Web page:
“Ornithoscelidaphobia” is the fear of dinosaurs.
Pointing out to someone with ornithoscelidaphobia that it is completely irrational to be scared of dinosaurs because they have been extinct for 65 million years isn’t going to elicit the response “oh really? Brilliant, thanks, I will stop being scared of dinosaurs now that I know”.
Because the whole point of a phobia is that it is irrational overreaction. It’s an extreme state of fear, and hard to control. It’s not being ‘a bit scared’ of something the way you would be perfectly rational to be scared of say, a lion should you find yourself directly face to face with one. In which case you should probably be more than a bit scared, but you get my meaning.
I don’t have Ornithoscelidaphobia, although I did have some recurring nightmares which were pretty frightening after I saw Jurassic Park when I was 14. I do have a lot of friends with arachnophobia – which in the UK isn’t particulaly rational. We have no spiders that can give you anything worse than a mild infection, and even then only if you’re really unlucky. I rather like spiders. They eat wasps and any creature that eats wasps gets a big thumbs up from me. Not that I have ‘spheksophobia’ either; although Mother RDP has a potentially fatal wasp allergy which means I just really hate the fuckers. A friend of mine has ‘coulrophobi’a – the fear of clowns – which is surprisingly common. Perhaps too many of us read/saw It at a formative age. (n.b. for the love of god don’t follow that link if you have coulrophobia)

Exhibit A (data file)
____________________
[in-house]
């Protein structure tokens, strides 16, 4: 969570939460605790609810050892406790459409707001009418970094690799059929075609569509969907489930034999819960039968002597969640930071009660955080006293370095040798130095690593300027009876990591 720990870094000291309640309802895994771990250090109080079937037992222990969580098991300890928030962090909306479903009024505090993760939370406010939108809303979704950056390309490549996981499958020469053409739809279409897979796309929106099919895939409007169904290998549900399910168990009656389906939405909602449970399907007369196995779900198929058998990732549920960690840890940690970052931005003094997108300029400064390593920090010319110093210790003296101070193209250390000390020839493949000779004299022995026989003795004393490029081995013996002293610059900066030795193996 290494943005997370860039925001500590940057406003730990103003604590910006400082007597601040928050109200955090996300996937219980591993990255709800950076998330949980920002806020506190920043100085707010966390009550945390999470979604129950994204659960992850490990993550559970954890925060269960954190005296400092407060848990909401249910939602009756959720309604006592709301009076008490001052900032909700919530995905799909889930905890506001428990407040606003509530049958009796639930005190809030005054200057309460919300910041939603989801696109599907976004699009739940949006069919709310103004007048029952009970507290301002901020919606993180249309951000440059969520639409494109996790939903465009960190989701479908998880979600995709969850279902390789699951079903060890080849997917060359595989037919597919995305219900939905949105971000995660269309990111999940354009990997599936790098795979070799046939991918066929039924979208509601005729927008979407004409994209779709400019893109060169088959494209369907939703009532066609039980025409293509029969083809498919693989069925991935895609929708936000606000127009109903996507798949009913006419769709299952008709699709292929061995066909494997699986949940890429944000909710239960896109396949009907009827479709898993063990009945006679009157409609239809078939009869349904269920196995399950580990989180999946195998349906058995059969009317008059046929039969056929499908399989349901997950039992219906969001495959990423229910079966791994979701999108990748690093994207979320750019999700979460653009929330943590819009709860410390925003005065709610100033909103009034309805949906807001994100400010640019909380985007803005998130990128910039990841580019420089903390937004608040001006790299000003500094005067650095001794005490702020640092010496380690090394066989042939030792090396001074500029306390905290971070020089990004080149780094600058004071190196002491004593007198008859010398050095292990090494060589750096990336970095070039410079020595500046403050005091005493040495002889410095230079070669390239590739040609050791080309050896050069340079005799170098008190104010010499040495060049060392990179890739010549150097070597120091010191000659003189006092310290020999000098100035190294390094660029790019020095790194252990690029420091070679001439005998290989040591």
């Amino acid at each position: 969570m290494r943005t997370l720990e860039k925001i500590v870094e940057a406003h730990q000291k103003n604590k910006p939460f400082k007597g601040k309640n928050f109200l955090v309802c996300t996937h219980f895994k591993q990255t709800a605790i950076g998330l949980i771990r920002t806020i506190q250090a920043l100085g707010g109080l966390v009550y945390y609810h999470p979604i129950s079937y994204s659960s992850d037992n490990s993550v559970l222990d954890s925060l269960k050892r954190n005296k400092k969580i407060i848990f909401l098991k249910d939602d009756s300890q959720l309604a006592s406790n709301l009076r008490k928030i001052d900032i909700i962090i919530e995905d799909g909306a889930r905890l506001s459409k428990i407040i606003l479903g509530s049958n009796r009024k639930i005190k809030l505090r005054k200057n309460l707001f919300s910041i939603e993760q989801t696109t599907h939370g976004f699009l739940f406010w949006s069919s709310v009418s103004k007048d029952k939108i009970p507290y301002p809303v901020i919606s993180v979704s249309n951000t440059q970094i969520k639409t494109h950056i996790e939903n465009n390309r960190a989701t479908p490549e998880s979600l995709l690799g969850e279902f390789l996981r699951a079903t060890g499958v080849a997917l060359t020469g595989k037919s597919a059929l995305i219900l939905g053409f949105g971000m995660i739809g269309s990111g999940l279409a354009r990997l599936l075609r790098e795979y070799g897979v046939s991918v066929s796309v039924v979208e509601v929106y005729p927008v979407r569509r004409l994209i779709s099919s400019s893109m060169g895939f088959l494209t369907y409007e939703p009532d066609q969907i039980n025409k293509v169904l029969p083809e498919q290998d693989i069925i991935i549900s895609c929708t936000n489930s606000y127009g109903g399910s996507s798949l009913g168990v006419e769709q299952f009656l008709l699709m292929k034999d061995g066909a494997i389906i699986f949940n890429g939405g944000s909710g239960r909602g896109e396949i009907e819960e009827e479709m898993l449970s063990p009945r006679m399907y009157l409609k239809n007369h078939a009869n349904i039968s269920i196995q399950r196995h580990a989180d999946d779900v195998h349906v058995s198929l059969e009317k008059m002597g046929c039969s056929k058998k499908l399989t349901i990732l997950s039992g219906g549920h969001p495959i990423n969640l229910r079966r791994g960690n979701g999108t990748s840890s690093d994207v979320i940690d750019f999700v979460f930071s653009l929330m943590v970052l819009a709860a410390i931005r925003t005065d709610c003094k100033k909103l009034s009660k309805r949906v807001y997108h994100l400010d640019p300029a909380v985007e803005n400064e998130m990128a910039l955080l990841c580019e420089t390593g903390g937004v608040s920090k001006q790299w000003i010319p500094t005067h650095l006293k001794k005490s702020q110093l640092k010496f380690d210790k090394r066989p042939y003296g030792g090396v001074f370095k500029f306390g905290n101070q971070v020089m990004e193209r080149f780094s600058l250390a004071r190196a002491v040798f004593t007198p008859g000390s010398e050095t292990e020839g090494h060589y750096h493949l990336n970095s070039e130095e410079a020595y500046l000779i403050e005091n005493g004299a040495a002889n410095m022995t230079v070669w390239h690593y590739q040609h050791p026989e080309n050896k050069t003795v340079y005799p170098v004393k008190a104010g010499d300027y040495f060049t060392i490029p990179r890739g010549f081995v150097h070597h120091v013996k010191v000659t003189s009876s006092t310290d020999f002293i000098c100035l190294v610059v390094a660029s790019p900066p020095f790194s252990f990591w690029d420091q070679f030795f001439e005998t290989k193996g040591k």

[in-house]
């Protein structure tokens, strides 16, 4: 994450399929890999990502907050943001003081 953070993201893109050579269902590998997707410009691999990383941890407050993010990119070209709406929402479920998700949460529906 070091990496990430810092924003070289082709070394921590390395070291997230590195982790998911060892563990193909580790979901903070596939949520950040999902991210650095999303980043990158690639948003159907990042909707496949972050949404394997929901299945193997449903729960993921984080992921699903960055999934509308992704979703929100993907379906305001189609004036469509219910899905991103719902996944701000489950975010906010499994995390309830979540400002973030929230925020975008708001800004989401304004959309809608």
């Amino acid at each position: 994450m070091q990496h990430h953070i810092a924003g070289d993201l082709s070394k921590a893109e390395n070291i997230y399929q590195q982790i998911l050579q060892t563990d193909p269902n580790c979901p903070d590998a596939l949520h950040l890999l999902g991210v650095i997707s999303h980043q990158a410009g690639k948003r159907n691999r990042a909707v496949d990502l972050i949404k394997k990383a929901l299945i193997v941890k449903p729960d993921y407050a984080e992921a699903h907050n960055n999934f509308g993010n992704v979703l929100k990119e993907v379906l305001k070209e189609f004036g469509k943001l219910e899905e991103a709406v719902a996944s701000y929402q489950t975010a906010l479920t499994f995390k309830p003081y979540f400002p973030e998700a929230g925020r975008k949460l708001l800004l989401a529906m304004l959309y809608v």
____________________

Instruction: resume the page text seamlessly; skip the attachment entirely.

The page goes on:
‘Trypanophobia’ is my monkey. I am terrified of injections, blood tests and having a drip/cannula. While they all come under the same heading, I think of them as quite different fears, as they come from different bad experiences.
On my ninth birthday I was bitten by a dog while in france. This led to my having to have a tetanus injection, delivered into my arse by a non English speaking doctor who with little ceremony or kindness threw me onto his lap and jabbed the needle in my backside, in full view of my Mum’s boyfriend at the time, who I barely knew. (Perhaps this isn’t exactly how it happened, and perhaps this is how my 9 year old scared brain interpreted it or remembers it, but it was enough to give me The Fear thereafter.) When I was 13 my entire school year was given the BCG. I warned the nurse that I had difficulties with injections. She was kind but businesslike – after all she had 60 odd injections to do that day – but something went wrong and the syringe cracked as the injection was given. Some of the fluid sprayed into my eye and the nurse freaked out and jumped back, letting go of the syringe and therefore leaving it hanging out of my arm. While I find injections really difficult, I can generally manage my fear response. I don’t freak out, or scream, or faint, but I do have to do mind over matter breathing exercises and need somewhere quite to sit for a little while after. It helps that bar those two bad experiences I haven’t had a disastrous injection incident since.